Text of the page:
Canadian women lag far behind men in their financial knowledge – but they behave more intelligently than their male counterparts when it comes to actually handling money.
This intriguing gender mystery is revealed in an international survey of adult financial literacy conducted by the Organization for Economic Co-operation and Development (OECD).
The survey, which spanned more than 50,000 respondents around the world, delivers the reassuring message that Canadians are better with money than the vast majority of their peers in 29 other countries.
Canada trailed only France, Finland and Norway in the overall financial literacy score calculated by the OECD's International Network on Financial Education.However, the report, published Wednesday, also highlights a striking global gap between the sexes when it comes to financial knowledge.
In 19 of the 30 participating countries, men were significantly more likely than women to correctly answer at least five of seven questions regarding money, markets and interest rates.
On average, 61 per cent of men around the world achieved the minimum target score compared with only 51 per cent of women.
It would be easy to blame this gender gap on cultural factors that might make women less used to dealing with money. For instance, many of the developing nations that participated in the survey, such as Malaysia and Jordan, have relatively few women in their work forces.
But such a pat explanation for the gender gap doesn't stand up to examination. Some of the largest chasms in financial knowledge between the sexes occurred in advanced economies with large numbers of female workers. A big gender gap was the norm in Norway, the Netherlands, New Zealand – and, yes, Canada.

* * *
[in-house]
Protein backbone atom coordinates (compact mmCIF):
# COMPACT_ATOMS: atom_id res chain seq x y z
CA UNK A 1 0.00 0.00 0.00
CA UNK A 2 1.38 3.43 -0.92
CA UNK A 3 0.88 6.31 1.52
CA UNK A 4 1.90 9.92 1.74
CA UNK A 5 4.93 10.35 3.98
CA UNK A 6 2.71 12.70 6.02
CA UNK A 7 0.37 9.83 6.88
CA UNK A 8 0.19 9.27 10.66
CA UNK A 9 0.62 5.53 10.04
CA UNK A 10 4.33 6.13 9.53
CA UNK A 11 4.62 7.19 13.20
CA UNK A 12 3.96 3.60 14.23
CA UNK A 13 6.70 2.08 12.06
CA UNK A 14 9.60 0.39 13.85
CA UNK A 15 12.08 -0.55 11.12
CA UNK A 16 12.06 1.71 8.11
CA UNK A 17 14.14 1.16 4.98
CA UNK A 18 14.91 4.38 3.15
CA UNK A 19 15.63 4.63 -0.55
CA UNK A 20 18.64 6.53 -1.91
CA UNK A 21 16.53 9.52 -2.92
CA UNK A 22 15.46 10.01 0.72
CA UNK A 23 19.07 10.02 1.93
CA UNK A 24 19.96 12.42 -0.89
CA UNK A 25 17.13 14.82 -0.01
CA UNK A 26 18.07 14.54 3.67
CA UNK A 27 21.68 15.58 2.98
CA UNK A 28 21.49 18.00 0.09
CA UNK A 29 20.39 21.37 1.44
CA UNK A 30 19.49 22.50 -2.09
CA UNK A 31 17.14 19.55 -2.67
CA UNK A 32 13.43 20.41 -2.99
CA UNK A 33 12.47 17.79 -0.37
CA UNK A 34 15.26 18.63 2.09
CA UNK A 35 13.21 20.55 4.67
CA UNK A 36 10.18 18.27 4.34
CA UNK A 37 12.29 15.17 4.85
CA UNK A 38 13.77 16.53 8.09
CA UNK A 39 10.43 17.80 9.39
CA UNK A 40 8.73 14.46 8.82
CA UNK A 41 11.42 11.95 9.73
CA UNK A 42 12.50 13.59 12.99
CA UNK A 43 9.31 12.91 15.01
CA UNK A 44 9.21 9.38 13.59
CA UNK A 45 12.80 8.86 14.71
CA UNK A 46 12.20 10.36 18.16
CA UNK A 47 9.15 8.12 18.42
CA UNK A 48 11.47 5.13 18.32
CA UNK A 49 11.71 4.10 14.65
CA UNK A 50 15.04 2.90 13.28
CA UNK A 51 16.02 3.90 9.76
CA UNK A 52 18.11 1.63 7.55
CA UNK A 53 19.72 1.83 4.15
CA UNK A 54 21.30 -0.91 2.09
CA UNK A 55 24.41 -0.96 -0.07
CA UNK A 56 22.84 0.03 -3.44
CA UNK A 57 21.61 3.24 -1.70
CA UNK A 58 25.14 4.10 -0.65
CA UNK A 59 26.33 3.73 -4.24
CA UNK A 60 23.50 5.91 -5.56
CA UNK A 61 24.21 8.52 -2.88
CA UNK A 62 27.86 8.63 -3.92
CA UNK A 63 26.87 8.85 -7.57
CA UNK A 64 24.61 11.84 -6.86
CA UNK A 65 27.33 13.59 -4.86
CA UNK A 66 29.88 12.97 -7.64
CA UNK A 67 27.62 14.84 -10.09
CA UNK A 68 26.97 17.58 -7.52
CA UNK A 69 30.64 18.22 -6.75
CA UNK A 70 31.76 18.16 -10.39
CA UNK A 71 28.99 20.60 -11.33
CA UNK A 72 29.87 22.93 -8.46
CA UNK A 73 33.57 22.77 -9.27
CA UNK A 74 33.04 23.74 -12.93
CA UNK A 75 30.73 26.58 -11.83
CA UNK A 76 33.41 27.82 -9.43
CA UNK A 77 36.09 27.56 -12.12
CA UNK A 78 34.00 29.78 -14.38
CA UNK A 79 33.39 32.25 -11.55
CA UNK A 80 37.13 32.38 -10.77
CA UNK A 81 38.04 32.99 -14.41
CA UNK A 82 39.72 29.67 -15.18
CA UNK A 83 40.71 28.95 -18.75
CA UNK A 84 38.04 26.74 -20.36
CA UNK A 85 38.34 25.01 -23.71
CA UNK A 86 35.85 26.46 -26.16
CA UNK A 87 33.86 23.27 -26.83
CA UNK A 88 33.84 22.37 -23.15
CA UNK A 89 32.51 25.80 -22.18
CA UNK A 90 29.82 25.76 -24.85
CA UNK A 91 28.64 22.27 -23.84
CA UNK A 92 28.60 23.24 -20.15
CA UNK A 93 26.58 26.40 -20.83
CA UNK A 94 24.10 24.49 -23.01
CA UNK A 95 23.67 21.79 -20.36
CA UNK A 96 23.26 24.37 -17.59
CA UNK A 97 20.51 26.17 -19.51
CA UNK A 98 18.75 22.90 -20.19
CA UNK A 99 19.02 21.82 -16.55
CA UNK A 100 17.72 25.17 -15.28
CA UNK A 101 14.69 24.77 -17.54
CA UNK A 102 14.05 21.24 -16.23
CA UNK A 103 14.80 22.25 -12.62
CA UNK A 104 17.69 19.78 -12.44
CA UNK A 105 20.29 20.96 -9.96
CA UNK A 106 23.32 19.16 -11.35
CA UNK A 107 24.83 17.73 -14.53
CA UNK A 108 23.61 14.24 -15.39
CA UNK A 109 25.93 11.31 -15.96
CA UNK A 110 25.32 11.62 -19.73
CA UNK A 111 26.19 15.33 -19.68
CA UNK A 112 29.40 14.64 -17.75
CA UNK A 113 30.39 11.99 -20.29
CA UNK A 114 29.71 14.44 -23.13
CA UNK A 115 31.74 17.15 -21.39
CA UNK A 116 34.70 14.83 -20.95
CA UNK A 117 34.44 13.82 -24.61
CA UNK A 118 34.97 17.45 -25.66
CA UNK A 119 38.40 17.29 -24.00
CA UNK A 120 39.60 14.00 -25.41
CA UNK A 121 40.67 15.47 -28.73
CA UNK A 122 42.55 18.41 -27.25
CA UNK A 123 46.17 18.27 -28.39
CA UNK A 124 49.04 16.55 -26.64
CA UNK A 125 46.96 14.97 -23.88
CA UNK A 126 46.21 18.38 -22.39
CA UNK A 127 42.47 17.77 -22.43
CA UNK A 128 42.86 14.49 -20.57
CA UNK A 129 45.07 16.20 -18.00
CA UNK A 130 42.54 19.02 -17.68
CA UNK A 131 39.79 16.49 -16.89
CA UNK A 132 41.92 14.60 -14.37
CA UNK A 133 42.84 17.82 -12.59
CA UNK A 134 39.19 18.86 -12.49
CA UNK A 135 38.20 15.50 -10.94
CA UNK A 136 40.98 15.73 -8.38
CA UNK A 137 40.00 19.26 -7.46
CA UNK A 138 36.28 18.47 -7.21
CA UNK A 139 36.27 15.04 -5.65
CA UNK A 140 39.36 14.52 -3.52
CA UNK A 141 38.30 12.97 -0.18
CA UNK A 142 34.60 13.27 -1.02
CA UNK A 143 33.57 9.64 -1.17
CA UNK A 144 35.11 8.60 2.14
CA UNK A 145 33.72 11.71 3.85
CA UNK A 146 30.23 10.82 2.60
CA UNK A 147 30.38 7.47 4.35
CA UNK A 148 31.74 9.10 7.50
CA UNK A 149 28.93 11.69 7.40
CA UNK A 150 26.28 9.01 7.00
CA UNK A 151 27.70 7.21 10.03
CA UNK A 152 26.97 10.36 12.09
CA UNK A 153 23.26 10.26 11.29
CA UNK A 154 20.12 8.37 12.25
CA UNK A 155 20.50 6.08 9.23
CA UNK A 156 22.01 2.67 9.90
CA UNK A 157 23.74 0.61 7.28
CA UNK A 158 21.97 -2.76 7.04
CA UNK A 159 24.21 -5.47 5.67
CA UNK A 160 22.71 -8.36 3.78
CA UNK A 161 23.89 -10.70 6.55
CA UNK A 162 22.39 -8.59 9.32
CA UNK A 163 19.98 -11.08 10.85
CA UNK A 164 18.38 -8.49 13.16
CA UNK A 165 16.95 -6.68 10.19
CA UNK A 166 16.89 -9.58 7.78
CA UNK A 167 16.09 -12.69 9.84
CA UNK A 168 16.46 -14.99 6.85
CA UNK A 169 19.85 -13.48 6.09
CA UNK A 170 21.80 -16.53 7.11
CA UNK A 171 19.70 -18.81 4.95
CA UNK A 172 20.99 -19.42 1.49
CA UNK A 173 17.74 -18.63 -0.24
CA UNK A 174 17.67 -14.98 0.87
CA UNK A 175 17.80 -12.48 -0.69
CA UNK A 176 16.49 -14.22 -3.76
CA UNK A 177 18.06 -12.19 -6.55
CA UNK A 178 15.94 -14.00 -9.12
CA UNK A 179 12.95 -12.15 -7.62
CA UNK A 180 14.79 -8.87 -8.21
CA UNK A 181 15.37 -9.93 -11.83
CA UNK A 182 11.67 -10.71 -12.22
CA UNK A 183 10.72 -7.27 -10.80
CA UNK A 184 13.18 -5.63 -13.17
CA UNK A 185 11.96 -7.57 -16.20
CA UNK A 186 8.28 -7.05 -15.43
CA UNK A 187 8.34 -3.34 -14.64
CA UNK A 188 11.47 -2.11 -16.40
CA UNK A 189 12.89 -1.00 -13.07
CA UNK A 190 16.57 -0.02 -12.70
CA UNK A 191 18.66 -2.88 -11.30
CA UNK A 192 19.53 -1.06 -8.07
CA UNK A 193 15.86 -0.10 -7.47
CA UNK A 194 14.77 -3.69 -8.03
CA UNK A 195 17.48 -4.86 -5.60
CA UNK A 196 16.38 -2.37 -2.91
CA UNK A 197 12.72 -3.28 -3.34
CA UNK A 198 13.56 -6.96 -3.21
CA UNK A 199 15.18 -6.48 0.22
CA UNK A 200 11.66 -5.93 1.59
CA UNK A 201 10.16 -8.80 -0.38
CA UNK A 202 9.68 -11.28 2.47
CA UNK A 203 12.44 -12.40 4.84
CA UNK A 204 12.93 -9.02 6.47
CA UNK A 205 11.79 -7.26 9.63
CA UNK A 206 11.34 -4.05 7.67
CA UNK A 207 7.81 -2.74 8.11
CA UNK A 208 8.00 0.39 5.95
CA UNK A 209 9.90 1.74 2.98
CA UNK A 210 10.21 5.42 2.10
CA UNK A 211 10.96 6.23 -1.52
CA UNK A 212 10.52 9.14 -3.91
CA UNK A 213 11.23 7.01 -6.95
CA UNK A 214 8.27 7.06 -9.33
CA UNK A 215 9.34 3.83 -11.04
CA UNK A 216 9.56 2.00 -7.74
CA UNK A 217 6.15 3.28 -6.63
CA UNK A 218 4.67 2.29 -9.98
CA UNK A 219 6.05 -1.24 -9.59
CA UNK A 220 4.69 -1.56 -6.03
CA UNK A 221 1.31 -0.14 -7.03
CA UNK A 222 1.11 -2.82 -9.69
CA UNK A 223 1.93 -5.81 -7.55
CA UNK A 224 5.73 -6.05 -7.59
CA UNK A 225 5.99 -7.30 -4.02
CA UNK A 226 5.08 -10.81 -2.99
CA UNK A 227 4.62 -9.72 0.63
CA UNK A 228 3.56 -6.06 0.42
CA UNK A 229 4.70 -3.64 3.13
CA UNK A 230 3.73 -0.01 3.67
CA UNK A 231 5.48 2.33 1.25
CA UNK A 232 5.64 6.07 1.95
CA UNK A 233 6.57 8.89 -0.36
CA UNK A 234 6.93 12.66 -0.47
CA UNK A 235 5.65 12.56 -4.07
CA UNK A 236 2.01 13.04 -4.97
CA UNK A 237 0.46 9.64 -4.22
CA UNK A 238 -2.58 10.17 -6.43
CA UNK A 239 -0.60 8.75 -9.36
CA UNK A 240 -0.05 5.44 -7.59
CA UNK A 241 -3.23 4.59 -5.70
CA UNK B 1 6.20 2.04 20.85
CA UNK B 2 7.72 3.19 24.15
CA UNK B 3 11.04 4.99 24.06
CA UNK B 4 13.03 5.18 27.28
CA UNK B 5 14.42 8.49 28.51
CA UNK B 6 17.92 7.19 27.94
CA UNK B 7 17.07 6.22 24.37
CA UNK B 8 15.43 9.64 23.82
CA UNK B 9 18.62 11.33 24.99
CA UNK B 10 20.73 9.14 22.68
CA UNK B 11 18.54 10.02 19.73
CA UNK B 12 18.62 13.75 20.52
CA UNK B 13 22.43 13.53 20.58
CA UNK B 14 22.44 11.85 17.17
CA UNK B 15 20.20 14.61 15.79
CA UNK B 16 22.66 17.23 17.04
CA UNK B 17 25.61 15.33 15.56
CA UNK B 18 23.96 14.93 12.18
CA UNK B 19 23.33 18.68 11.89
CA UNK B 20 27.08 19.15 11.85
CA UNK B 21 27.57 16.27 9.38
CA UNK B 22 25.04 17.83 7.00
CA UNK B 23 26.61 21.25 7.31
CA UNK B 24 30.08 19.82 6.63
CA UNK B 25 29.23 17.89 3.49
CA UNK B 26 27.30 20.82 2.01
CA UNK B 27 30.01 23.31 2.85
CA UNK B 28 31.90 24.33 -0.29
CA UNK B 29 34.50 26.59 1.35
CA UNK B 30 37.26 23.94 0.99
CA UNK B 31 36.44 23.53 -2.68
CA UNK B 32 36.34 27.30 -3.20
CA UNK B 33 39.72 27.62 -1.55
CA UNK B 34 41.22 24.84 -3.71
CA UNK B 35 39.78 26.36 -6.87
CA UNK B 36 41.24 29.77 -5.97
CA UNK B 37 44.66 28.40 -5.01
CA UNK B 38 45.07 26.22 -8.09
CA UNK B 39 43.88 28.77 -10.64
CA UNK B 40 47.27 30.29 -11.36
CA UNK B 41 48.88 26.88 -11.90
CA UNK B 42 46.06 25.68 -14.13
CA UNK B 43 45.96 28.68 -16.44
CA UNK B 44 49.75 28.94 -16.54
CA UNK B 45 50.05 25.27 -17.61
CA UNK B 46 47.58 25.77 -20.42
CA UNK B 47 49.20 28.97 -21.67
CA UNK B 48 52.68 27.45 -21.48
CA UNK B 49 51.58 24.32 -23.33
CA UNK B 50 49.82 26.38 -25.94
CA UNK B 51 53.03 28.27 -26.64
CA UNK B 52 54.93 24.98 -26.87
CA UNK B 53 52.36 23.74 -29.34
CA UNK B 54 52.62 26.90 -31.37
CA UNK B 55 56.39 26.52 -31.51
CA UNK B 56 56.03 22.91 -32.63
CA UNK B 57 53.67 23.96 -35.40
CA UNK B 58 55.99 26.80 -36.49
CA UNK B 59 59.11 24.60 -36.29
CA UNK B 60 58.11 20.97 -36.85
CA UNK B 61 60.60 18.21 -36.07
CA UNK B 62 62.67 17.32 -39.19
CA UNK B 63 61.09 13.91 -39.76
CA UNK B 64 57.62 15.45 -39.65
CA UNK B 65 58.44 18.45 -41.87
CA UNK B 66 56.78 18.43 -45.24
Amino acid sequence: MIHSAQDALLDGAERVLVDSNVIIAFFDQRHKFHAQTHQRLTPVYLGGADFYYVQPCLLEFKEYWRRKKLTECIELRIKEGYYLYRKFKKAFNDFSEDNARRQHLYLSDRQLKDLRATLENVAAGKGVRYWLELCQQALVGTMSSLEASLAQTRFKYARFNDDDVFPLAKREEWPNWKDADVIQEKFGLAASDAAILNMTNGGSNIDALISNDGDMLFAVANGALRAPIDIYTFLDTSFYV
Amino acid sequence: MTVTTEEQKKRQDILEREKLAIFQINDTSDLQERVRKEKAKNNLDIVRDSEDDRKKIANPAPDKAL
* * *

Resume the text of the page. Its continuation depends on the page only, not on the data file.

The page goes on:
Seventy-two per cent of Canadian men were able to meet the minimum standard for financial knowledge. Only 50 per cent of Canadian women did so.
The questions that proved so challenging were not particularly sophisticated. For instance, one asked respondents to calculate how much $100 invested for a year at 2 per cent interest would be worth at the end of the year.
Based purely on such book knowledge, men would appear to be much better prepared to deal with personal finances than women. But, of course, knowledge doesn't mean much if it isn't reflected in action.
Besides evaluating people's level of financial knowledge, the OECD survey also graded each country on its financial behaviour and its attitudes. Each country's overall score was based on all three factors.
Despite the gender gap in financial knowledge, the report failed to find any significant difference between the sexes when it came to wise financial behaviour. Around the world, both sexes were more or less equally likely to pay bills on time, live on a budget, carefully consider purchases, keep a close watch on their financial affairs and set long-term financial goals.
In Canada, women were actually slightly more likely to hit a minimum hurdle for smart financial behaviour than men, although the difference was not statistically significant. By the OECD's reckoning, 68 per cent of Canadian women handled their money prudently, compared to 67 per cent of men.
Where Canadian women really outperformed was in their attitude toward personal finances.
The OECD asked questions designed to gauge whether people had a long-term focus on building wealth or simply lived for the day and let tomorrow take care of itself. In Canada, 68 per cent of women had a long-term perspective on money, compared with only 60 per cent of men.
That far-sighted attitude combined with the right behaviour may trump the ability to calculate interest. If nothing else, the differing skills of the two sexes serves as a good argument for ensuring that both you and your spouse are involved in money discussions.